Why schools shouldn't ban smartphones

I was asked to write an opinion piece for the Western Morning News earlier this week as a response to the comments from Ofsted and their advisers on the use of technology in schools. Many teachers are left wondering whether personal technologies such as smartphones actually have a place in education and what risks and threats accompany them. My view is that children can and do use technology to support their learning but they need to be guided to do so responsibly.

(It has been edited from my original longer version and can also be viewed here on the newspaper site).

When slate was replaced by paper there was a public outcry. Many complained that paper and pencils were too expensive, and that they would ruin children’s writing skills. Sound familiar?
Progress within education is not a new dilemma, and has been discussed for generations. But why is technology still a bone of contention? By its nature, it moves on while schools can be notoriously conservative places where little change happens.
As for smartphones, some claim there is no scientific evidence that technology has improved learning in schools, and I took part in a public debate almost a decade ago where this question was raised. I answered with a single phrase: “special educational needs”. Suddenly the debate was over and my opponent conceded the point.
For many children who have physical or cognitive impairment, technology doesn’t just support learning, it enables learning to happen. This is just one example. I can take you to many schools in the Plymouth area where technology is being used responsibly and creatively to engage children, enhancing, extending and enriching their learning experiences.
They use smartphones and tablets to solve maths problems, blog to develop their creative writing skills, build robots and learn how to code. These are new forms of literacy I didn’t learn in school, but they are transferable skills that will be needed in the future, when our children enter a world of work significantly different from today.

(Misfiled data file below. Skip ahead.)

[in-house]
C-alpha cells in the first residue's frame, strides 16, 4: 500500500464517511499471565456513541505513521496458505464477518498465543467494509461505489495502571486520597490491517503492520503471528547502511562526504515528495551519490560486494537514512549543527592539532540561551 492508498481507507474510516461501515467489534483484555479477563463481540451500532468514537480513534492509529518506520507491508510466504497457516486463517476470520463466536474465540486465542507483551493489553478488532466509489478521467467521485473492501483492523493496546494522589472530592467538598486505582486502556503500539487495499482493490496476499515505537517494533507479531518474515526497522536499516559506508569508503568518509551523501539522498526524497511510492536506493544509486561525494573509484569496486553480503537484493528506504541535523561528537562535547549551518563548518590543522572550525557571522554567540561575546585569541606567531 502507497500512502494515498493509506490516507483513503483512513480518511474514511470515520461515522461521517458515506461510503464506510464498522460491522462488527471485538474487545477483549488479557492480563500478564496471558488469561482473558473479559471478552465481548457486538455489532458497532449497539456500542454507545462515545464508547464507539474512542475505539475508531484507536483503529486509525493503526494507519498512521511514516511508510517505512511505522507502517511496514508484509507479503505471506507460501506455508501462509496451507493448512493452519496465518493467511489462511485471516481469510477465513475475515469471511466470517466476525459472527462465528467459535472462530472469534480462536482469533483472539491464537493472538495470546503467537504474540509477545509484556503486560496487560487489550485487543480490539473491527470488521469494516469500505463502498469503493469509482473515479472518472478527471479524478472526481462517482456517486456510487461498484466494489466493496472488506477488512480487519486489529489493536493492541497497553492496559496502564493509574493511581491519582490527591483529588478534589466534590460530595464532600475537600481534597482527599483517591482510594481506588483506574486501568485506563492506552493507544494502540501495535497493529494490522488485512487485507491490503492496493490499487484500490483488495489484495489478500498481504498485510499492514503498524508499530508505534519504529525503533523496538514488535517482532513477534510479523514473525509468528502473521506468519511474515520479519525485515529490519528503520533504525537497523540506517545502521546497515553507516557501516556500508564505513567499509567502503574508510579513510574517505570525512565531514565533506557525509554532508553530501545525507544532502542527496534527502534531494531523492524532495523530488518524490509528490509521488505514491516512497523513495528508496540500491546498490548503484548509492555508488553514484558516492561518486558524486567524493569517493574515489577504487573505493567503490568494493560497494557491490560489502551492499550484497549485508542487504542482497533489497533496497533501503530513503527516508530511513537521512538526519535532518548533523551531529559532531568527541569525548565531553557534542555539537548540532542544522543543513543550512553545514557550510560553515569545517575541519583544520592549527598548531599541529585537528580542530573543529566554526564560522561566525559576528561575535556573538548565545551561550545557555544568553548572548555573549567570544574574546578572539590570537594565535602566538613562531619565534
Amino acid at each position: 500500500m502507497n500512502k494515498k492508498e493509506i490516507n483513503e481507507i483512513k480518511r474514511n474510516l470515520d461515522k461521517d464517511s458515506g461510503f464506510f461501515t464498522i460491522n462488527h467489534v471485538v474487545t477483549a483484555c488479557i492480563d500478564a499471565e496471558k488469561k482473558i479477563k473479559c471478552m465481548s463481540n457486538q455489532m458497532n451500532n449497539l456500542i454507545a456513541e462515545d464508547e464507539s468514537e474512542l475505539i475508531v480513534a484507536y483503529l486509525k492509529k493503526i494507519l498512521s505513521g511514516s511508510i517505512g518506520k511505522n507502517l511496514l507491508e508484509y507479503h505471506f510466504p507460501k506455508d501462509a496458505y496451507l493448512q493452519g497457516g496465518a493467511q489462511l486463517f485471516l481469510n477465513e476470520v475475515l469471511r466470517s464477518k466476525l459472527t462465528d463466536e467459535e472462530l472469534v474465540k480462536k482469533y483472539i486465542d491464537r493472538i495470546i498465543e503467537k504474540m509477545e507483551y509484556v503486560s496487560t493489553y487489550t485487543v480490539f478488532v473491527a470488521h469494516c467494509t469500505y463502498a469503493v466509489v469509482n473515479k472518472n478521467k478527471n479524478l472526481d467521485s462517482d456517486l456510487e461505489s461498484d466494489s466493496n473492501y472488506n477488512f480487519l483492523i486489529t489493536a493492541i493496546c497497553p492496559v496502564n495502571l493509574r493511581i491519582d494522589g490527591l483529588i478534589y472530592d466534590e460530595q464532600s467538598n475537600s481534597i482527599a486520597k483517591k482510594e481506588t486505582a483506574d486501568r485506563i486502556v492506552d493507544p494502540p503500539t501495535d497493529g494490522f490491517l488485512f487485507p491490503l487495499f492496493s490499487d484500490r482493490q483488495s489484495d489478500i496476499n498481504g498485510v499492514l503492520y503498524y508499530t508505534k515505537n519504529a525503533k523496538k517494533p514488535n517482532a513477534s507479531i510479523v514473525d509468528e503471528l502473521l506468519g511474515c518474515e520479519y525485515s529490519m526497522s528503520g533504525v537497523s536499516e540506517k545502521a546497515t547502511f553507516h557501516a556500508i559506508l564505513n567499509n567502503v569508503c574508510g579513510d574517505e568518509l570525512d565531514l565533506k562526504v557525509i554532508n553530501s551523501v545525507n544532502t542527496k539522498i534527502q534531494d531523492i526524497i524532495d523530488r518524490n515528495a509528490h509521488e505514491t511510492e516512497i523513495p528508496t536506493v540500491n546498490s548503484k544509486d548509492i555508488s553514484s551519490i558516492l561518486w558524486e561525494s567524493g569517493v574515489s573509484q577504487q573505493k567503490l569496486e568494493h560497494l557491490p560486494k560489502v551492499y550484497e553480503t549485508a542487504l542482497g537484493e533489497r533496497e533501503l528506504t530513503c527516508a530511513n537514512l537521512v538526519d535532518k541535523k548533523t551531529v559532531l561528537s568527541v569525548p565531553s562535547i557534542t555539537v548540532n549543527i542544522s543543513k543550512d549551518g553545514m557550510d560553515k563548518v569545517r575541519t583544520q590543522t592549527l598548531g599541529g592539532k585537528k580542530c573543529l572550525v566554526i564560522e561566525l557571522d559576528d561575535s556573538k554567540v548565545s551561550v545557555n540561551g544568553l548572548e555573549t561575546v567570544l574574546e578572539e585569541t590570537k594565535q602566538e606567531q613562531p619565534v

Many children have a natural affinity with technology. They bring their smartphones into the classroom, and will use them whether schools ban them or not. Teachers are wary of the darker side of mobile phones. They worry about children accessing dangerous content, or using cameras to send each other images they wouldn’t want their parents to see.
Recently there have also been warnings from Ofsted that mobile phones are distracting children from their lessons. These are reasonable concerns. Children are easily distracted by texting in class, but to completely ban smartphones in schools is short-sighted, and ignores a fundamental truth of our present society. Like it or not, we are surrounded by technology, and it isn’t going away.
Technology is neutral until used for a specific purpose, good or for bad. We shouldn’t blame smartphones for the way they are used. Instead it would be wise to harness the power of these tools for learning and teach children to use them responsibly. Children need to be taught from an early age about acceptable use, and every school should include digital citizenship in its curriculum. This would go a long way to addressing the problem.
At an education conference in New Zealand a few years ago a primary school principal in my audience said: “We don’t allow the Internet in our school. There are too many dangers.” My response was: “So you don’t teach your children to safely cross the road either – because that’s also dangerous?”
Technology has its dangers. But surely school is the safest place for children to learn how to use technology? It is a controlled environment where they can ask questions and discover for themselves what to avoid. If schools don’t manage this process, children will learn how to use technology in their bedrooms or behind the bike sheds. But to what dangers might they be exposed, and who will know to help them?
Teaching should never be led by technology, but technology can influence change. Arthur C Clarke, the science fiction writer, once commented: “Any teacher who can be replaced by a computer, should be.”
Teachers should not simply deliver content. Indeed, there is evidence that teachers’ roles are changing because of technology. Many encourage students to drive their own education, and the technology supports this independent learning.
As students take more responsibility, teachers adopt the roles of questioner, coach and facilitator. The teacher becomes a guide, a mentor in the room for when children need expert help. Teachers will not be replaced by technology, but teachers who use technology will probably replace those who don’t.
When smartphones are used appropriately, learning can continue beyond the walls of the classroom. Children can learn on the move, because they have a connection to their course work and to their teacher and peers through their phone – if the school allows it. Ban them, and the opportunities are more limited. Learning doesn’t need to be confined to school hours. If their experience is exciting and motivating, children will want to continue learning long after the school bell. A passion for learning is the best preparation for the future.
Technology is like water to a fish. It surrounds us, and we rarely notice it, but we use it all the time. Instead of keeping children away from the water, we should teach them to swim. Any alternative would be unthinkable.